LIBS    = -L/opt/local/lib -L/usr/local/lib

all: works noworks

works: mpfr_ffi.o works.o
        $(CC) -o works works.o -lgmp -lmpfr $(INCLUDE) $(LIBS)

works.o: works.c
        $(CC) -c works.c $(INCLUDE)

mpfr_ffi.o: mpfr_ffi.c
        $(CC) -c mpfr_ffi.c $(INCLUDE)

noworks: Main.hs mpfr_ffi.o
        $(HC) mpfr_ffi.o -fffi -lgmp -lmpfr $(LIBS) $(INCLUDE) --make Main -o noworks

clean:
        rm *.o *.hi works noworks
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Re: MPFR / FFI - Nefarious (Simple?) bug

Chris Mears
"Jared Updike" <[hidden email]> writes:

> Can someone else verify if this is a Mac/BSD only problem by compiling
> and running my code? (Does the C executable"works" work? Does the
> Haskell executable "noworks" not work?) Can anyone on Linux and
> Windows attempt to compile/run and see if you can get the same
> results?

I can't help you fix the problem, but can confirm that it behaves as you
describe on my Linux system.  The program "works" produces correct
output, but noworks gives:

==================================================
[...]
290
1.00000000000000000000000000000000000000000000000000000000000000000000000000000000000000000000000000000000000000000000000000000000000000000000000000000000000000000000000000000000000000000000000000000000000000000000000000000000000000000000000000000000000000000000000000000000000000000000000000000000000000000000000000000000000000000000000000000000000000000000000000000000000000000000000000000000000000000000000000000000000000000000000000000000000000000000000000000000000000000000000000000000000000000000000000000000000000000000000000000000000000000000000000000000000000000000000000000000000000000000000000000000000000000000000000000000000000000
291
1.00000000000000000000000000000000000000000000000000000000000000000000000000000000000000000000000000000000000000000000000000000000000000000000000000000000000000000000000000000000000000000000000000000000000000000000000000000000000000000000000000315821571076304370386829039486164636536120569099678825575157477354990710405658927062619547595122867857873765133026050519075772712996650488675128428778696175272153632855303857710094714398932056909218681833163883482512398576534211955878126971368731378321605715030861892325510831739618679352919703855747262870175016933079782350322237289103929997053812694251557912158924211585973481445271933347978517620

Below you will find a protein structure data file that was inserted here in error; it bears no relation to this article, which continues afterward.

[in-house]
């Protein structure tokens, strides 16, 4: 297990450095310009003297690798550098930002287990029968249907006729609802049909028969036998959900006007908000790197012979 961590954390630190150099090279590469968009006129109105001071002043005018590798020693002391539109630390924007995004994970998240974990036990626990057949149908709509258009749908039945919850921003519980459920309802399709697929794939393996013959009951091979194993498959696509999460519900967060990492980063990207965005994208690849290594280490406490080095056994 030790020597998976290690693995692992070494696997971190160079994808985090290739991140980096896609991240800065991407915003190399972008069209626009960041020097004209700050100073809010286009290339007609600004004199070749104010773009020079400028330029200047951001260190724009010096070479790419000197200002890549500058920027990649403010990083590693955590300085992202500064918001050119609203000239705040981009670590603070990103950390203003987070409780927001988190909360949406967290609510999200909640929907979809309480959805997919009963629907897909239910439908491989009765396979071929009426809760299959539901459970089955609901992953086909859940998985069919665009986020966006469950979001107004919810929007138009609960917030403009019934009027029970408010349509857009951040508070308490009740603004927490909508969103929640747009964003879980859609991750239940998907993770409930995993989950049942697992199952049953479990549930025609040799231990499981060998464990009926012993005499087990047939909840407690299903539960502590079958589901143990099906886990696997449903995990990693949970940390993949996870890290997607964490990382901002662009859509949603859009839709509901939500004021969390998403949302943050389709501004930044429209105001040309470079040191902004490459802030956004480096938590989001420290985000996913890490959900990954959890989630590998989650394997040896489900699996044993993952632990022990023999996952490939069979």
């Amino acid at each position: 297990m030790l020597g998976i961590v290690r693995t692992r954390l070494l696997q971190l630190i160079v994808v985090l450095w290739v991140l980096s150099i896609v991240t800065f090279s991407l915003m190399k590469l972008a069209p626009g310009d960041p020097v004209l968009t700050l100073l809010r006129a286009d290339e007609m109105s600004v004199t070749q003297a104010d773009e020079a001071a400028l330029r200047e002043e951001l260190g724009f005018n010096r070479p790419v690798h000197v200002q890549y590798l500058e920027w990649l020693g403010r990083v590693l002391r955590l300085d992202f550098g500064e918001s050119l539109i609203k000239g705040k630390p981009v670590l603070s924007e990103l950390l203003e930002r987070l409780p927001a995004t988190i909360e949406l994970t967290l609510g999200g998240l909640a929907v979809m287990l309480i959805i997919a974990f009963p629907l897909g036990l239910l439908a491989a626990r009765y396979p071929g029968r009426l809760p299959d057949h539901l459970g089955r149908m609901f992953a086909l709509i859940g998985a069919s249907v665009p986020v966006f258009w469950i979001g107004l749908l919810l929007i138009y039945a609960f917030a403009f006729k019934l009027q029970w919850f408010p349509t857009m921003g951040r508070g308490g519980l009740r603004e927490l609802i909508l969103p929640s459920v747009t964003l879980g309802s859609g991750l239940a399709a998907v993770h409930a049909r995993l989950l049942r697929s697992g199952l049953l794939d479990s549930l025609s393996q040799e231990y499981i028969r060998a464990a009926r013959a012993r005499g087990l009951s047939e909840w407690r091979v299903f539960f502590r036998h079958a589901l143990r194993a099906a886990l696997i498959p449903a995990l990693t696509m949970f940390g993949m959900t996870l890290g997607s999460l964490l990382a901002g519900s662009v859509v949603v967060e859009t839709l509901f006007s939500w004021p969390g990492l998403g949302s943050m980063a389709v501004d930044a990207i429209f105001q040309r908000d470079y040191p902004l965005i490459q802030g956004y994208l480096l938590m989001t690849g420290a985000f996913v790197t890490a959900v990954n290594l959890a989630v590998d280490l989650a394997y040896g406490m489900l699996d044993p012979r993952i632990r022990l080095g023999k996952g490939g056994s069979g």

292
[...]
384
1.00000000000000000000000000000000000000000000000000000000000000000000000000000000000000000000000000000000000000000000000000000000000000000000000000000000000000000000000000000000000000000000000000000000000000000000000000000000000000000000000000315821571076304370386829039486164636536120569099678825575157477354990710405658927062619547595122867857873765133026050519075772712996650488675128428778696175272153632855303857710094714398932056909218681833163883482512398576534211955878126971368731378321605715030861892325510831739618679352919703855747262870175016933079782350322237289103929997053812694251557912158924211585973481445271933347978517620
385
1.00000000000000000000000000000000000000000000000000000000000000000000000000000000000000000000000000000000000000000000000000000000000000000000000000000000000000000000000000000000000000000000000000000000000000000000000000000000000000000000000000315821571076304370386829039486164636536120569099678825575157477354990710405658927062619547595122867857873765133026050519075772712996650488675128428778696175272153632855303857710094714398932056909218681833163883482512398576534211955878126971368731378321605715030861892281684860507747503219323326708248193093246881500522519352192987169395899758472958160241015525770811984166890239749344848735134541218
386
../get_str.c:149:  assertion failed: size_s1 >= m
Aborted
==================================================

All the values from 291-384 are the same, but 385 is slightly different.
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Re: MPFR / FFI - Nefarious (Simple?) bug

Alexander Dunlap
On Sun, Oct 5, 2008 at 5:38 PM, Chris Mears <[hidden email]> wrote:

> "Jared Updike" <[hidden email]> writes:
>
>> Can someone else verify if this is a Mac/BSD only problem by compiling
>> and running my code? (Does the C executable"works" work? Does the
>> Haskell executable "noworks" not work?) Can anyone on Linux and
>> Windows attempt to compile/run and see if you can get the same
>> results?
>
> I can't help you fix the problem, but can confirm that it behaves as you
> describe on my Linux system.  The program "works" produces correct
> output, but noworks gives:
>
> ==================================================
> [...]
> 290
> 1.00000000000000000000000000000000000000000000000000000000000000000000000000000000000000000000000000000000000000000000000000000000000000000000000000000000000000000000000000000000000000000000000000000000000000000000000000000000000000000000000000000000000000000000000000000000000000000000000000000000000000000000000000000000000000000000000000000000000000000000000000000000000000000000000000000000000000000000000000000000000000000000000000000000000000000000000000000000000000000000000000000000000000000000000000000000000000000000000000000000000000000000000000000000000000000000000000000000000000000000000000000000000000000000000000000000000000000